> >         is that from a carrier perpective, EFM will most likely not be a
> > peer-to-peer
> >         implementation.  Particularly if a carrier needs to manage SLAs
> > etc.  DBA and
> >         stat muxing will both be essential for success.  If portions of
> > this are not
> >         addressed in the lower layers, we may be sacrificing some
> > channel efficiencies.
> >         We will need to strike an appropriate balance.  I'm in agreement
> > that we should
> >         be careful not to use statements like,
> >
> >          "Ethernet never did that..." or "Ethernet traditionally does
> > that...".
> >
> >         However, I do believe we also need to find a sufficiently
> > elegant solution so
> >         that we can take advantage of the Ethernet cost model.
> >
> >         Charles
> >
> >         glen.kramer@xxxxxxxxxxxx wrote:
> >
> >         > These are comments for both Xu's and Ryan's postings.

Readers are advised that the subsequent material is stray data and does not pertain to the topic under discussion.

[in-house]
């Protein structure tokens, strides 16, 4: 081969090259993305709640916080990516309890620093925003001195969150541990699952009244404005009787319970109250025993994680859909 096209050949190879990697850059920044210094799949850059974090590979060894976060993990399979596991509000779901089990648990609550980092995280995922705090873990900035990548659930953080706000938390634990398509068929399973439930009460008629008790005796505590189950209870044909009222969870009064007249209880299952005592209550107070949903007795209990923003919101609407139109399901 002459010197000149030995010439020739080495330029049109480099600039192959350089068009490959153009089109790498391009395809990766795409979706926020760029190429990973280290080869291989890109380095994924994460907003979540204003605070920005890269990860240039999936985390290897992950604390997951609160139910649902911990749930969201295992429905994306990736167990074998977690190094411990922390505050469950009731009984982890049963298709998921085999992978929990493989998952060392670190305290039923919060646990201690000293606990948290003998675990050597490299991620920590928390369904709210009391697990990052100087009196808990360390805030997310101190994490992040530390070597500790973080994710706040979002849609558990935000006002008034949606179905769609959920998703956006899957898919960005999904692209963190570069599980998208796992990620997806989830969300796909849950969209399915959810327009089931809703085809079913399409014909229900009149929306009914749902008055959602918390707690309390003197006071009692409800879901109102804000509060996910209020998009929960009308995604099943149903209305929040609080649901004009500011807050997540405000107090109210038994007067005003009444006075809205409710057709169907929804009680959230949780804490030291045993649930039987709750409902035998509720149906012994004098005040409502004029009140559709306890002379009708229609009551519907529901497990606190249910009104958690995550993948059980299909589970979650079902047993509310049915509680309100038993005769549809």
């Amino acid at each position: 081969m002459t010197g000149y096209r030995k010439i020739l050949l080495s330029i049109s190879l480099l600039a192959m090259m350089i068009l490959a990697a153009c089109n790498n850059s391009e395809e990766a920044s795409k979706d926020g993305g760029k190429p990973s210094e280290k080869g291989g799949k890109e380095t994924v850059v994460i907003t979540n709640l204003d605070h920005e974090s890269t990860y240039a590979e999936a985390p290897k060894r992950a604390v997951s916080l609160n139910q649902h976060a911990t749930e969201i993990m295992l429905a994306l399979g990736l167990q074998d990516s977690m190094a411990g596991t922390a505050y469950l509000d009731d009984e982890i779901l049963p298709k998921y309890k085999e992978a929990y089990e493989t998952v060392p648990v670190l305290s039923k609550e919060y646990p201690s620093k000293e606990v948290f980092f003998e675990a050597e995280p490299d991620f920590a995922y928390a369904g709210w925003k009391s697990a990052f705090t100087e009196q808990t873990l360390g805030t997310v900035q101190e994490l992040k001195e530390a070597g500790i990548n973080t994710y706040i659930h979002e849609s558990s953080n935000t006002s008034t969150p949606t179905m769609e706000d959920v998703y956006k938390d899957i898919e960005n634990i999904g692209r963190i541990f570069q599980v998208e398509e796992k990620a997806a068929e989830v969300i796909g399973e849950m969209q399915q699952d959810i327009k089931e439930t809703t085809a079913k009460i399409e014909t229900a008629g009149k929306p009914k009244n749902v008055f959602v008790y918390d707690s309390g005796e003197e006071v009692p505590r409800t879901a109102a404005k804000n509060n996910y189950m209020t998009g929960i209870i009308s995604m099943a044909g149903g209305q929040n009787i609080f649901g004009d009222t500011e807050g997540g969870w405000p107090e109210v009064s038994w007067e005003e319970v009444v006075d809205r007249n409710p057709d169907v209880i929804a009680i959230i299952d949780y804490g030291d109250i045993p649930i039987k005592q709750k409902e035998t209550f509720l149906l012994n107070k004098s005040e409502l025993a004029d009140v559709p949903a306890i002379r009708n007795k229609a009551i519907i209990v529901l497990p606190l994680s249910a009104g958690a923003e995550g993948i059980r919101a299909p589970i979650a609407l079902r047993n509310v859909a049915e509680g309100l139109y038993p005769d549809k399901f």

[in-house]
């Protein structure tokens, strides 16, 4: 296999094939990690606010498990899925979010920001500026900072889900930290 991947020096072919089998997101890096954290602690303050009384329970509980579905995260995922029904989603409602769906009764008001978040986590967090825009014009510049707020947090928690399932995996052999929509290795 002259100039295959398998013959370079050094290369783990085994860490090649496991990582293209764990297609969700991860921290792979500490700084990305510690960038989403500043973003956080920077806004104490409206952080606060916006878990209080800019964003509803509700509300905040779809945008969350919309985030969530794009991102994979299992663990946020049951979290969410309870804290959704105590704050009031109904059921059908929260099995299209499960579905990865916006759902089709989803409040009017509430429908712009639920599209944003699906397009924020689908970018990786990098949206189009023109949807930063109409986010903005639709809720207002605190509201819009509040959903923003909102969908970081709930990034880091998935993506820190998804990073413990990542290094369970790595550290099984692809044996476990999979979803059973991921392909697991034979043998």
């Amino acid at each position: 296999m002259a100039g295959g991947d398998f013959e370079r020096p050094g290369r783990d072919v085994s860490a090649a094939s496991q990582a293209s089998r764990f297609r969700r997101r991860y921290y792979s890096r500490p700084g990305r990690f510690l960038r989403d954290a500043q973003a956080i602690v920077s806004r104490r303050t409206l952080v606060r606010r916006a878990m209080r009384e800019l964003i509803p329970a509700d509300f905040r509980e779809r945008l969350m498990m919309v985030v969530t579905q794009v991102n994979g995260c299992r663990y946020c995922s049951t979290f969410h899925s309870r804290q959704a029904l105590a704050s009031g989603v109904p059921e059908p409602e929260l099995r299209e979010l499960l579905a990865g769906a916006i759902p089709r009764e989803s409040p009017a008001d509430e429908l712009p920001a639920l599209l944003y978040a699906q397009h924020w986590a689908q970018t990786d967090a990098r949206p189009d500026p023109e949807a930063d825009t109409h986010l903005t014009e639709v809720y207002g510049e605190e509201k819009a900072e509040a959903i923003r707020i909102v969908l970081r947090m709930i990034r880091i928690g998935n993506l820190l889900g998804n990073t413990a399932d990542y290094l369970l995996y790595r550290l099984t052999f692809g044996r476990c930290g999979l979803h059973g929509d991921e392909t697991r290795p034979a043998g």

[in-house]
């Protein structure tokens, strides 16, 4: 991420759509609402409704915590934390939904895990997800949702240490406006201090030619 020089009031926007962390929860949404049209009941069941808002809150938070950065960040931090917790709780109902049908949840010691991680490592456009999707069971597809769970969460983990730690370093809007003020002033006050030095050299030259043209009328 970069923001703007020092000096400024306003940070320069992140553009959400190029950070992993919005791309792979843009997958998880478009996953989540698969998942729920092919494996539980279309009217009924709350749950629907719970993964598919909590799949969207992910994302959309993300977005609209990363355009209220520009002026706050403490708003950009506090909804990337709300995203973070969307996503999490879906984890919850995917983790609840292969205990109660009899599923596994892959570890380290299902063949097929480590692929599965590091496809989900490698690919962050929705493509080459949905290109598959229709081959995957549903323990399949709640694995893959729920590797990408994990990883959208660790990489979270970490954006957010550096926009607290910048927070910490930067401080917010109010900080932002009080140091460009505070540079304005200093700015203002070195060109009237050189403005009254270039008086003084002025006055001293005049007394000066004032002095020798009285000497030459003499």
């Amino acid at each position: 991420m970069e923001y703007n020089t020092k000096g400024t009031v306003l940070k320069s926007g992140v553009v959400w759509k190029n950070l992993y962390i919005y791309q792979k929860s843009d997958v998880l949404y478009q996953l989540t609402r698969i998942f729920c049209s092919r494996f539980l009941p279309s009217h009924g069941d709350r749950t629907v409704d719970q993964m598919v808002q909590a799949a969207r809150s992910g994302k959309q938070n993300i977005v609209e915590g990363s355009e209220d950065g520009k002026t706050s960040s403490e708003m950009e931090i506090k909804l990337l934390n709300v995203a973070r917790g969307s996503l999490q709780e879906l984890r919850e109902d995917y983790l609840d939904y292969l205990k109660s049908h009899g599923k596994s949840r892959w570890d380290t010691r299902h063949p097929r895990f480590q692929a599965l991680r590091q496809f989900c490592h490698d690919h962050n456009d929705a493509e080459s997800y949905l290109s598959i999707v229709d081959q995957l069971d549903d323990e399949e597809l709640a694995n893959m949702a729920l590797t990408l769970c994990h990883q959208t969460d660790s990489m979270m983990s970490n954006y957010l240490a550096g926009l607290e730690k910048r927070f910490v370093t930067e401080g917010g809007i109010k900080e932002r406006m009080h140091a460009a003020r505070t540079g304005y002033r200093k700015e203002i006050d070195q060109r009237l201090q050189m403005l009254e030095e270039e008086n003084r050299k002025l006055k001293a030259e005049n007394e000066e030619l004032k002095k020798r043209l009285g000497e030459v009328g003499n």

> >         >
> >         > First let's not mix stat muxing and dynamic bandwidth
> > allocation. These are
> >         > different concepts.
> >         >
> >         > DBA is a method allowing "just-in-time" bandwidth allocation
> > to an
> >         > application that requires it.  As an example, consider a
> > network carrying
> >         > voice and data.  In the absence of voice traffic all the
> > bandwidth is given
> >         > to data traffic.  When new voice call arrives "some
> > mechanisms" will reduce
> >         > the bandwidth available to data traffic and will allocate it
> > to voice
> >         > traffic.  This bandwidth will be guaranteed to voice traffic
> > in a sense that
> >         > each voice packet won't need to struggle to get its share of
> > the bandwidth.
> >         > When voice call completes, the same "mechanisms" will return
> > the bandwidth
> >         > back to data traffic.
> >         >